Friday, July 31, 2009
Click here to view photos of summer residential camp on our Flickr site!
Thursday, July 30, 2009
Thursday, July 23, 2009
Ruby, our Octopus rubescens, has become quite the star this summer in our Marine Exhibit! Many new guests have been visiting with the hope of catching a glimpse of this starlet; little do they know she has gone into hiding to fulfill her maternal duties! Ruby has laid two clutches of eggs, one under a rock and one inside the bottle in her tank. Though she seemed to be tending equally to both clutches at first, she is now spending all of her time with the first clutch she laid under the rock. (Perhaps the bottle didn't provide adequate privacy?)
According to Tim Carpenter, Curator of Fish and Invertebrates at the Seattle Aquarium, octopuses can hold sperm for up to one year. Additionally, octopuses can hold fertilized eggs for a couple of months before finding a suitable den to lay in.
The gestation period for these eggs, providing that they are fertile, will be around 6 months depending on various conditions such as water temperature and flow. Now we will play the waiting game... Department of Fish and Wildlife gave Ruby to us back in late March. Trying to figure out how old the eggs are, whether they were fertilized before or after her new life in our jewel tank, while also factoring in the the water conditions seems seems like a math problem from a bad dream. For now we will do our best to provide Ruby with adequate water flows and little disturbance. Don't worry, we will keep you posted with the latest on Ruby and her offspring! Maybe we should call her the Octo-mom rather than wasting such names on C-rate Hollywood celebs.
Monday, July 20, 2009
- Keep your distance. Staying at least 100 yards away is best. If you want to see the animals close up, use binoculars or a spotting scope.
- Do not touch a seal pup. These pups are resting and warming up and need to be left alone. The mother seal will not return to her pup while people are near.
- Keep pets away, and on a leash. Dogs can be quite interested in their surroundings, but an aggressive older seal could bite a curious dog. Also, some seals carry diseases that can be transferred to dogs and humans.
- Alert your neighbors. If you see a seal pup on the shore, inform your neighbors and remind them to keep dogs away.
- Call your local Marine Mammal Stranding Network. If a seal pup has been left alone for 48 hours or appears injured, call (360) 385-5582, extension 103 for any marine mammal stranded in East Jefferson County. For other areas, please click here.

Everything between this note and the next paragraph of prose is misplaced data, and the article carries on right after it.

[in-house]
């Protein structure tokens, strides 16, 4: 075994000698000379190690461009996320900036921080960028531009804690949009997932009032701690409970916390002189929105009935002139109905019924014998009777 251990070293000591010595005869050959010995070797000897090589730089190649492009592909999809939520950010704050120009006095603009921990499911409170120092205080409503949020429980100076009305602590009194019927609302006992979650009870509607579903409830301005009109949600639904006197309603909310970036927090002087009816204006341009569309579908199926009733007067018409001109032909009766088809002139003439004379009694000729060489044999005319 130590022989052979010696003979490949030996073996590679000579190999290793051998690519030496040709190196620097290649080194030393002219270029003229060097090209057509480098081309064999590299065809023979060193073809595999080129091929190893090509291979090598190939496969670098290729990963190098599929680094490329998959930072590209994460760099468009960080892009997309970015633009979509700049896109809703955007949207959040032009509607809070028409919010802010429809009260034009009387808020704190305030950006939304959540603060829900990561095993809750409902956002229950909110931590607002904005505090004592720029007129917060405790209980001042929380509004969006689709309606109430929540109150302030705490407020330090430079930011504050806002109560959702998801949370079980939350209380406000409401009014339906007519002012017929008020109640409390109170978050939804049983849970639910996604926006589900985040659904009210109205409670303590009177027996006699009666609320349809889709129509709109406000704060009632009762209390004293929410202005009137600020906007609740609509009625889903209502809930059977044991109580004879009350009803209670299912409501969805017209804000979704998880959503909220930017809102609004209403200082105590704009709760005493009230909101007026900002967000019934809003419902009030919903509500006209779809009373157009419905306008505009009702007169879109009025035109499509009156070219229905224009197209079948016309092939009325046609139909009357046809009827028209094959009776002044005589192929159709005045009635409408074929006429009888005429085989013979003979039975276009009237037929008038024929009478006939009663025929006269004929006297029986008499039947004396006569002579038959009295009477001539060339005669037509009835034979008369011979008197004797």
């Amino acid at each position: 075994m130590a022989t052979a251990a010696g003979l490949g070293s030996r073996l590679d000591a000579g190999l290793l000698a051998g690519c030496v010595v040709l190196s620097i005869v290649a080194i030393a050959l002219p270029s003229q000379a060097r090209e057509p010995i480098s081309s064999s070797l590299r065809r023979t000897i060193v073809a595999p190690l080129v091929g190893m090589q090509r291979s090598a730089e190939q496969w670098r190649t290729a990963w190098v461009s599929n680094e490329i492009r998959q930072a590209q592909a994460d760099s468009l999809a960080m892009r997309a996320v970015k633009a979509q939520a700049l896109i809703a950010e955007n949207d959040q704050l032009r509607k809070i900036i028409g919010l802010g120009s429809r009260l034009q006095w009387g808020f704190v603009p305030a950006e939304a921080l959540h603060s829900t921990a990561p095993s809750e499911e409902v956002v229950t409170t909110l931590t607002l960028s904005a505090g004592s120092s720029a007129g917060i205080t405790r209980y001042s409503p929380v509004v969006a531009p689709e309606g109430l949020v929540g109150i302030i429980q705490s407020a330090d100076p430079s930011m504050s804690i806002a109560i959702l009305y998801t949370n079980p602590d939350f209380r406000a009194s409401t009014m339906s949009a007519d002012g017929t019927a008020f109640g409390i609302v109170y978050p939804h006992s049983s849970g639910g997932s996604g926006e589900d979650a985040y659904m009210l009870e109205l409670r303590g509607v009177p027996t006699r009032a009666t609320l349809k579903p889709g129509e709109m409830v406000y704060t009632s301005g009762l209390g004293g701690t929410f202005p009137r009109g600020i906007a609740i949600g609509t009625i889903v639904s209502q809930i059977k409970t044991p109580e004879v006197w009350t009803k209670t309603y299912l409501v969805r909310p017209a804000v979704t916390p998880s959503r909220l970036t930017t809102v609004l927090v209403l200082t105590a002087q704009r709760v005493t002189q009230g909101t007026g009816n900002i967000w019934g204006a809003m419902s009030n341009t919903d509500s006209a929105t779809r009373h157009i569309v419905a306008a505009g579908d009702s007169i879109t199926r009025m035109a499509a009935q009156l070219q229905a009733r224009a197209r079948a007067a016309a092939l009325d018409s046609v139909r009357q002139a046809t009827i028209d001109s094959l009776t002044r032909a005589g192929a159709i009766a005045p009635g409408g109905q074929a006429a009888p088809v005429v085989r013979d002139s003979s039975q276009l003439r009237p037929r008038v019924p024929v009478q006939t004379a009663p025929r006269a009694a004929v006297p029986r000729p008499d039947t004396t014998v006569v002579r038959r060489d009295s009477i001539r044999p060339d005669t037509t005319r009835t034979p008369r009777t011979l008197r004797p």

Wednesday, July 15, 2009
5. The chaos that ensued at the bunkers during the 15 minute exploration time.
4. Sitting on the buoys during lunch time.
3. Using the huge seine net to catch fish in the eel grass beds.
2. Tide pooling.
1. Journal/nap time.
Keep in mind this list may vary from person to person.
Click here to check out more of our camp photos on our new flickr site!
Friday, July 10, 2009
From PTMSC.org: Protection Island, at the mouth of Discovery Bay, is a very special; place in the summer. Dry, brown and lonely, it looks like a most inhospitable place. But it is alive with thousands of nesting birds - rhinocerous auklets, glaucous-winged gulls, pigeon guillemots, double-crested and pelagic cormorants, black oystercatchers, and even a few pairs of tufted puffins. It is for a glimpse of the elusive tufted puffin that many visitors make the trip. As every birder knows, no guarantee can be made that they will be sighted on every outing, but chances are very good that they will be spotted especially on the south side of the island. Like rhinocerous auklets, for which Protection Island is the major nesting site, the puffin use burrows in the cliffs and uplands to raise one or sometimes two chicks. The chance to see them carrying many small fish at one time in their bills, or even swimming, flying, or diving, is exciting.
Reservations: Tickets are $55 per person ($50 for PTMSC, Audubon, Burke
Museum or Washington Ornithological Society members) and child or group rates
may be arranged. Proceeds go to support educational programs at the Port Townsend Marine Science Center.
Protection Island Cruises are offered in collaboration with Puget Sound Express. For reservations: (800) 566-3932 ~ (360) 385-5582 ~ e-mail: email@example.com